I agree about the tests, but I could not find any core aggregates that support multiple parameters. GROUP_CONCAT is supported on some backends but I'm not sure which ones. Do you want me to add a custom GroupConcat expression just for the tests, or am I getting the wrong end of the stick? I did add a test for the postgres StringAgg though.

I also cannot see the results of the oracle test, I had a look in Jenkins but could see no build triggered. Assuming that it passes, and that multiple parameter filtered expressions work as expected, shall I start adding some documentation?

Edit: I did change your __repr__ method to call super().__repr__ if no filter is specified. A few tests broke as it output filter=None, and I think it's best to only output filter=x if filter is specified. If you disagree I can fix up the tests to expect filter=x from the repr() calls.

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I would be great to have test coverage for the annotate() case and filtering across relations and m2m fields as well.

This will also require documentation.

from django.contrib.postgres.aggregates import StringAgg
q = Q(name='test')
agg = StringAgg(F('name'), delimiter=';', filter=q)
self.assertEqual(Author.objects.aggregate(name=agg)['name'], 'test')

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Since StringAgg is only implemented on PostgreSQL which uses FILTER and not the CASE(WHEN()) fallback this doesn't actually test the source_expressions[0] wrapping. Since we don't have any builtin aggregate with multiple argument this test might not be required after all.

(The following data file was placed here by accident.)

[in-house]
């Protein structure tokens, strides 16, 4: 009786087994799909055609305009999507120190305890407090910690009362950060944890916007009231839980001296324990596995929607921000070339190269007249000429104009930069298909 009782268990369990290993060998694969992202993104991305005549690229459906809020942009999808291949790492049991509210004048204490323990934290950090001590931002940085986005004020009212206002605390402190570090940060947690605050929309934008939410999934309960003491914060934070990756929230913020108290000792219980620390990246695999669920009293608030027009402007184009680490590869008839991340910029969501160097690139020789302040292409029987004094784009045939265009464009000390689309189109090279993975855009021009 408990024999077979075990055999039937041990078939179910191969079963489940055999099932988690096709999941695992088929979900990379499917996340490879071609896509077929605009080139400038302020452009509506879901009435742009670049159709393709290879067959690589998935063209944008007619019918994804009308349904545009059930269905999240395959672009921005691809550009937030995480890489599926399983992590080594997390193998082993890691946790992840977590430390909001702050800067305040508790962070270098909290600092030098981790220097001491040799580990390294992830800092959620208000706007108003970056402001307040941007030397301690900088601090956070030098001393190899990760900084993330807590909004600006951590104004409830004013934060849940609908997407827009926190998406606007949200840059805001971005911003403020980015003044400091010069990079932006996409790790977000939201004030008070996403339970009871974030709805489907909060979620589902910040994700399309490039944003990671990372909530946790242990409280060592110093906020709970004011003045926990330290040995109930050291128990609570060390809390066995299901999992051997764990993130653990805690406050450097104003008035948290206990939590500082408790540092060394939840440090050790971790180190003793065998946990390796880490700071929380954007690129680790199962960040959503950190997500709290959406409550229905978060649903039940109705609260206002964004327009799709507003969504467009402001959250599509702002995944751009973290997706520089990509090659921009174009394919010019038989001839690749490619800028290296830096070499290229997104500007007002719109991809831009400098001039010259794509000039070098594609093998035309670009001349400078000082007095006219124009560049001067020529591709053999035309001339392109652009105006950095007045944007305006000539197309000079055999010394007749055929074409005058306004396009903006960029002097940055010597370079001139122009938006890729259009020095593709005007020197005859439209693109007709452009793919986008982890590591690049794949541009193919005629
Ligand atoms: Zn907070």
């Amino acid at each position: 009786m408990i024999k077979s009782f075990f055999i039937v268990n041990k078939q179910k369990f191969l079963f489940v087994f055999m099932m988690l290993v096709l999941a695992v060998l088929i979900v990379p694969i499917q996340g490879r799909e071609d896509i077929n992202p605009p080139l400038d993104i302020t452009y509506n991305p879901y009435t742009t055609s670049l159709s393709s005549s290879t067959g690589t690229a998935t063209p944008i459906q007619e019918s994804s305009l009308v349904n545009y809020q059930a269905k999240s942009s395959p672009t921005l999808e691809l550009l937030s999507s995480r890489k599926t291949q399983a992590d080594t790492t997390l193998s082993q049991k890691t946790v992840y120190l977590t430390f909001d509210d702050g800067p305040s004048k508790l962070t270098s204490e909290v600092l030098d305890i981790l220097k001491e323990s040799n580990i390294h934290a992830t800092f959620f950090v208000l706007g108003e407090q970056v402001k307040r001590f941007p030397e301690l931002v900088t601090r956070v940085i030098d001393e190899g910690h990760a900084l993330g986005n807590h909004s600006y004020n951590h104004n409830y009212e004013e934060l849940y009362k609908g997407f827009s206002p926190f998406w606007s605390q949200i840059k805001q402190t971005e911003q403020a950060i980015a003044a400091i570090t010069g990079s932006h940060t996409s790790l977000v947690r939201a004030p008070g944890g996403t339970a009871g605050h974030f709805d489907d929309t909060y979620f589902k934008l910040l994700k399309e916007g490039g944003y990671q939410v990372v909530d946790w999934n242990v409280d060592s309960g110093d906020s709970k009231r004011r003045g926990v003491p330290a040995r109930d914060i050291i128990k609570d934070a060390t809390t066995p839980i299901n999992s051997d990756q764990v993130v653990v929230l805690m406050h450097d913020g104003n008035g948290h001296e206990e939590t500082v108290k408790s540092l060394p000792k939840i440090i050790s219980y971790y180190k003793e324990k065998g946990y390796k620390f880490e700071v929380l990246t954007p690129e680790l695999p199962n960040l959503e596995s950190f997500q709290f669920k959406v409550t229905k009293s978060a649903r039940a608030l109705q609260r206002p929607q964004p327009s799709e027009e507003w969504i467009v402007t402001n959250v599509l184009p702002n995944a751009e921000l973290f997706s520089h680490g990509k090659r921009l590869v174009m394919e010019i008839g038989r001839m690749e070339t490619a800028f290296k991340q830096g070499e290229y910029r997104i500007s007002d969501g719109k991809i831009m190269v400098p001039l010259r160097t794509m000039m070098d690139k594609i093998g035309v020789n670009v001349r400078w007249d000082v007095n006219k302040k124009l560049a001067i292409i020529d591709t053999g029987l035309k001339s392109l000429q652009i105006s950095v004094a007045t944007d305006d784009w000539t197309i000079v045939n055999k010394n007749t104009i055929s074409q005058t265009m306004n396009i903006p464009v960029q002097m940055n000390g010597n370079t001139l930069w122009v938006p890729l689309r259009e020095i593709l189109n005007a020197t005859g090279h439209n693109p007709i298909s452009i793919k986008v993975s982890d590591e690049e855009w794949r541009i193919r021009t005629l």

@orf orf force-pushed the orf:filtered-aggregates branch from 418c439 to 9bc3cfd May 7, 2017

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orf commented May 7, 2017

I added some extra tests for m2m and foreign key relations, and added an initial bit of documentation, however I found an issue with the current implementation. Running this query:

pages_annotate = Sum('book__pages', filter=Q(book__rating__gt=3))
age_agg = Sum('age', filter=Q(total_pages__gte=400))
Author.objects.annotate(total_pages=pages_annotate).aggregate(summed_age=age_agg)

will throw an error. I added a test called test_filtered_aggregate_on_annotate for it, and the reason it errors as far as I can tell is that when you call .aggregate() that relies on an annotated field it uses the source_expression of the annotation to get the field, which winds up throwing an error in Aggregate.resolve_expression as the .filter attribute is already resolved to a WhereNode.

If you bypass this error it will generate a query similar to this:

SELECT sum(CASE WHERE ... THEN sum(..)) FROM (... inner query)

Which throws a SQL error about misusing the sum() aggregate.

I've spent half a day trying to dig into this but I can't find a suitable solution. I will work on some more documentation this week.

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charettes commented May 7, 2017

@orf, thanks for your continued efforts on this, I'll try to have a look at the annotate().aggregate() issue this week!

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orf commented May 18, 2017

@orf orf force-pushed the orf:filtered-aggregates branch from 9bc3cfd to d766c25 May 18, 2017

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charettes commented May 19, 2017

nice work @orf, I'll try to have a look at this issue this week-end.

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charettes commented Jun 5, 2017

Hey @orf! I spent some time tonight trying to figure out what could be wrong and after 2 hours of hair pulling I identified the issue.

When the ORM performs annotation aggregation it pushes the annotation into a subquery and perform the aggrations on it. The code that takes care of the alias rewrites was simply not aware of the filter attribute and wasn't rewriting it's content.

I've submited a PR to your branch with the fix but it's really just a hack. I think we should try shoving being a better get_source_expressions()/set_source_expression() citizen instead and stuff filter in it but my initial attempts are breaking other stuff.

@orf orf force-pushed the orf:filtered-aggregates branch 2 times, most recently from d01a30e to 782d902 Jun 8, 2017